2. Employee Advocacy for marketing
One of the key benefits of starting an employee advocacy programme is to increase marketing reach and engagement.
Employee advocacy amplifies existing marketing initiatives and supports campaigns in getting to customers and potential customers that brands alone would not be able to access and engage.
- According to MSL Group brand messages are shared 24x more when distributed by employees, rather than the brand itself.
- Employees collectively have social networks 10 times that of a single corporate brand, according to research from LinkedIn.
- Brand messages reached 561% further when shared by employees vs the same messages shared via official brand social channels (MSL group)
With an employee advocacy programme, employees are able to share curated and personalised content across their own social networks. This means their network receives brand updates in an authentic language and tone that resonates with them from employees who know their products and services extensively.
3. Employee Advocacy for talent acquisition
With increasing recruitment costs and rising competition for the brightest minds, a tech-driven employee advocacy approach offers brands a way to scale measurable word-of-mouth quickly for sustainable results. Companies with a traditional, one-size-fits-all recruitment marketing approach are perceived to be tone deaf.
- The cost of replacing one employee stands at £30,614 (Oxford Economics and Unum)
- 73% of candidates are passive job seekers (Talent Lyft)
- Technology and talent are CEOs’ top two business priorities (PWC 20th CEO Survey)
Potential candidates now expect to read authentic reviews and recommendations when considering a new role. Employee advocacy allows a company’s own staff to become expert brand ambassadors sharing branded content on their social networks to support recruitment. It allows for a more personalised, localised approach, tapping into the employee’s expertise and knowledge to meet a critical business need to improve talent acquisition, while driving down costs.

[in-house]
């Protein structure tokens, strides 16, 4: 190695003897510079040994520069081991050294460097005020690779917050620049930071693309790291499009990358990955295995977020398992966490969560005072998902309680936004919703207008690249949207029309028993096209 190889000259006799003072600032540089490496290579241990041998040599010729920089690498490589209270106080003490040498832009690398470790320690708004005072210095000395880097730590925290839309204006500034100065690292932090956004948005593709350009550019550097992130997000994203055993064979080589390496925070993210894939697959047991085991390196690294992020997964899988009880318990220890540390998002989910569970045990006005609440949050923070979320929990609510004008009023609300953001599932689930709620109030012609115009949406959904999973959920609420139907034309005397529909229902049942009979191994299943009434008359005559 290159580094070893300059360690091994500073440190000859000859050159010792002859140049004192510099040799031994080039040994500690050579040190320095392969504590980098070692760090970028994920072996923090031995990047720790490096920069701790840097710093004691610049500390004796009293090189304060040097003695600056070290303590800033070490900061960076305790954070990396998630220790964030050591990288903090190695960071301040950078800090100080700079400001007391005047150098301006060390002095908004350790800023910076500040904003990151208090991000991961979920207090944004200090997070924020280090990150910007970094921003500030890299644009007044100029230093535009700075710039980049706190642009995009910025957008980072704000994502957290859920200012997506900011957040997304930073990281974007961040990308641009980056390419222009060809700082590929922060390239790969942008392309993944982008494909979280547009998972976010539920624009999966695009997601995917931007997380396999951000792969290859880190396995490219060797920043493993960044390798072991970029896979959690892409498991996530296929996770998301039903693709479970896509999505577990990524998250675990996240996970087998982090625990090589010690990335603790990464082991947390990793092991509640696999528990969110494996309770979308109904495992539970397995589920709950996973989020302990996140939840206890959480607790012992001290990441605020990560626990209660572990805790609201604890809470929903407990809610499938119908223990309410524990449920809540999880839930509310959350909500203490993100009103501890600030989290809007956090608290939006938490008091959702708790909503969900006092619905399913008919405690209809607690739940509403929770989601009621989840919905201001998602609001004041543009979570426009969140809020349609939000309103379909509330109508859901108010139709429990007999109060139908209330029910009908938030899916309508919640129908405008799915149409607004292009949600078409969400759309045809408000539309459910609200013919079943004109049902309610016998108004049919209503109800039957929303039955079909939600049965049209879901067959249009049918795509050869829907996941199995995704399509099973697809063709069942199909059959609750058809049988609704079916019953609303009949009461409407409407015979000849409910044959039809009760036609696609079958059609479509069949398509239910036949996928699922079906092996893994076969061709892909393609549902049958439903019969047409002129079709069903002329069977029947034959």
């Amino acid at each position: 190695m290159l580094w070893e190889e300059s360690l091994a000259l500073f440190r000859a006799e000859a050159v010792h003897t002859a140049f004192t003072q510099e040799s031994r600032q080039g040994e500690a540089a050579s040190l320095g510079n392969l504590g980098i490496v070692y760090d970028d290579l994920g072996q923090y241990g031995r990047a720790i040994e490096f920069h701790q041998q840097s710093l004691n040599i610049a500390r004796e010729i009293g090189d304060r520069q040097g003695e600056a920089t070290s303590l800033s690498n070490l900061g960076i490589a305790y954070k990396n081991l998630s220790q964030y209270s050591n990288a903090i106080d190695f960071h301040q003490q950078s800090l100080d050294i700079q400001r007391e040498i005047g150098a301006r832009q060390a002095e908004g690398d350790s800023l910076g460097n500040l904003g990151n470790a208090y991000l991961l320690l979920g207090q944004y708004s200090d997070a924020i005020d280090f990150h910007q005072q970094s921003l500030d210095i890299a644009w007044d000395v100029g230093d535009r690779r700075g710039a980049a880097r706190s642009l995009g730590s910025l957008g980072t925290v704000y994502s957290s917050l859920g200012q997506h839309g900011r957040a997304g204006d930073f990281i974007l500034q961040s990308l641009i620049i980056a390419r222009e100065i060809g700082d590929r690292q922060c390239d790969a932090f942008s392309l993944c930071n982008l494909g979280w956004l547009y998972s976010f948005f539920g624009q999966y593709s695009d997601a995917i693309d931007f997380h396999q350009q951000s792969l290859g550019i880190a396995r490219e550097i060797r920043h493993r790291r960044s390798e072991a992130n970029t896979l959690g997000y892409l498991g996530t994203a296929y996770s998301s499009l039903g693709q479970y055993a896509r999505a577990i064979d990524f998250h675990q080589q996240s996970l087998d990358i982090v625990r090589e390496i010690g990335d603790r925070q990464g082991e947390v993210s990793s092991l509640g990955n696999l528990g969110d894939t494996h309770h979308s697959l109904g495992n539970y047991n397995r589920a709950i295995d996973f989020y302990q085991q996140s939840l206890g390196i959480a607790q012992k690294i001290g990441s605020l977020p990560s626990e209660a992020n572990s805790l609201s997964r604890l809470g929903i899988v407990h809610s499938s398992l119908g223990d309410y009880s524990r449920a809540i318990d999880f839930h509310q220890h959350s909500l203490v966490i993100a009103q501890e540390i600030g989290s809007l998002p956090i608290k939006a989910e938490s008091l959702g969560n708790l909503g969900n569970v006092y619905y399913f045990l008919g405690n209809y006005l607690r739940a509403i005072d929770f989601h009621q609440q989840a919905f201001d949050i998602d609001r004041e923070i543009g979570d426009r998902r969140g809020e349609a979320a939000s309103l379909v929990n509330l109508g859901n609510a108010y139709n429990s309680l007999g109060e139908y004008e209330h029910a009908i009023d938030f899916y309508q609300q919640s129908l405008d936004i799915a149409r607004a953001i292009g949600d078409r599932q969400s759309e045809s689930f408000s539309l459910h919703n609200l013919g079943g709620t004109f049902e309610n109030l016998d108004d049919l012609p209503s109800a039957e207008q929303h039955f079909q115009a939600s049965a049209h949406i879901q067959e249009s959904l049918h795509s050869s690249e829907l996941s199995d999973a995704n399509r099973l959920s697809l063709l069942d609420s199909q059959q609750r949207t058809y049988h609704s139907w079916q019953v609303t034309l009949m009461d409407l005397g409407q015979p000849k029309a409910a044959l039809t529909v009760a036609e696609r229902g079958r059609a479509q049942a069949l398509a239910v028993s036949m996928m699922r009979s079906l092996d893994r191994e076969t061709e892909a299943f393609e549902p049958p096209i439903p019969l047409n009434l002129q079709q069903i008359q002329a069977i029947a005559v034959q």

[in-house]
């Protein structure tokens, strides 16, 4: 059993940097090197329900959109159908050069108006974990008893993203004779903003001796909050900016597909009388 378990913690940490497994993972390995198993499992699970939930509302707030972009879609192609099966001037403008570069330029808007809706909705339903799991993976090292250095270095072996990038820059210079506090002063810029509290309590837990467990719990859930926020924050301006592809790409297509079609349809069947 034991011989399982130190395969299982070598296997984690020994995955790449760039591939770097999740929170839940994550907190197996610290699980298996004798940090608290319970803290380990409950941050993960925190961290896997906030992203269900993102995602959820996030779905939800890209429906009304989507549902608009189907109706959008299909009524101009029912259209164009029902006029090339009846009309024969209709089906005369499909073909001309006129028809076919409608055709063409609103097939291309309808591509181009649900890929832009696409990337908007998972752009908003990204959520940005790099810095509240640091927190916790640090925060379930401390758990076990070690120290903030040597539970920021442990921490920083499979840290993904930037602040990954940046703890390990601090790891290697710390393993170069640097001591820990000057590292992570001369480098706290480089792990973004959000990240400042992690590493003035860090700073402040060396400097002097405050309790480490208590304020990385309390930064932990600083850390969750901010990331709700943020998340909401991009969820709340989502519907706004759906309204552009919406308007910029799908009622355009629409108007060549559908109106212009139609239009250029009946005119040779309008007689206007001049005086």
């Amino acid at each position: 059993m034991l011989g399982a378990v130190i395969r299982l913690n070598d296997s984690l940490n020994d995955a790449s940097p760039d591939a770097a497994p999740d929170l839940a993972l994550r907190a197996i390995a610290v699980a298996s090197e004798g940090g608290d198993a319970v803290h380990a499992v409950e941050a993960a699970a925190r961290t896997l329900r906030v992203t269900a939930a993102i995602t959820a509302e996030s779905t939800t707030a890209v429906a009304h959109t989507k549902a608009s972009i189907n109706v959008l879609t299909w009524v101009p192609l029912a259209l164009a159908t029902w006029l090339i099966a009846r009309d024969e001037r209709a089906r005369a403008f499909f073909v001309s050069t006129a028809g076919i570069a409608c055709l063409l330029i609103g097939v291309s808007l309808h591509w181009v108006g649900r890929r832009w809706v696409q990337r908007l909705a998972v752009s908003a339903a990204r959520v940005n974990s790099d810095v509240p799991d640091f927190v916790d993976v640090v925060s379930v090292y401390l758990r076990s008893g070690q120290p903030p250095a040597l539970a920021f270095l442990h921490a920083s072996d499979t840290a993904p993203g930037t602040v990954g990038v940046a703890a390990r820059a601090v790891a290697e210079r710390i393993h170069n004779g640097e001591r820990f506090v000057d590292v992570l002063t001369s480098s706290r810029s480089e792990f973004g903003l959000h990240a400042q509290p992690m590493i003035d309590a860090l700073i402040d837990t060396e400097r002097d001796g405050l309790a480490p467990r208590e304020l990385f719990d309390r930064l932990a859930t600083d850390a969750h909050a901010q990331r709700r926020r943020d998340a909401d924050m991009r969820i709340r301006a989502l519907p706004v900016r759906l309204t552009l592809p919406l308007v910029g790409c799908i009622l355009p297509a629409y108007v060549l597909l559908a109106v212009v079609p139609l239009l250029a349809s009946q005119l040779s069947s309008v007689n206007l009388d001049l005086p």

4. Communicating with a disparate workforce
Only 13% of employees use a company intranet according to research by Hinge & Social Media Today, a stark statistic reflecting why modern companies require a new approach to internal communications and to keeping employees connected.
An employee advocacy programme can help bring together a disparate workforce with an easy to use mobile app that lets staff worldwide access content and share relevant content whenever is convenient for them.
5. How to leverage new tech platforms
Employee advocacy happens organically in many organisations and is a good indicator that a company is ready for a formal employee advocacy programme.
New tech-enabled employee advocacy platforms now support brands in recruiting and managing thousands of employees, which means organisations can achieve huge authentic reach at scale with a high degree of trust and authenticity.
New tech platforms such as Qubist, allow brands to track employee advocacy activity and report on it easily and accurately to senior leadership. The best platforms have in-built automatic gamification, so that employees are motivated to progress in the programme with points, badges and leaderboards.
Marketers’ access to real-time data which can be segmented and optimised means programmes can gain success rapidly. A tech platform combined with a rigorous marketing methodology to ensure brands can quickly scale measurable employee word-of-mouth, is a huge opportunity for forward-thinking companies.
Check out the 2nd article in this series: ‘Employee advocacy: Who do you need on your team?’
For more, see ‘Employee Advocacy: Getting Started’
What are your experiences of employee advocacy? Is it playing a growing role at you business? Share your insights below.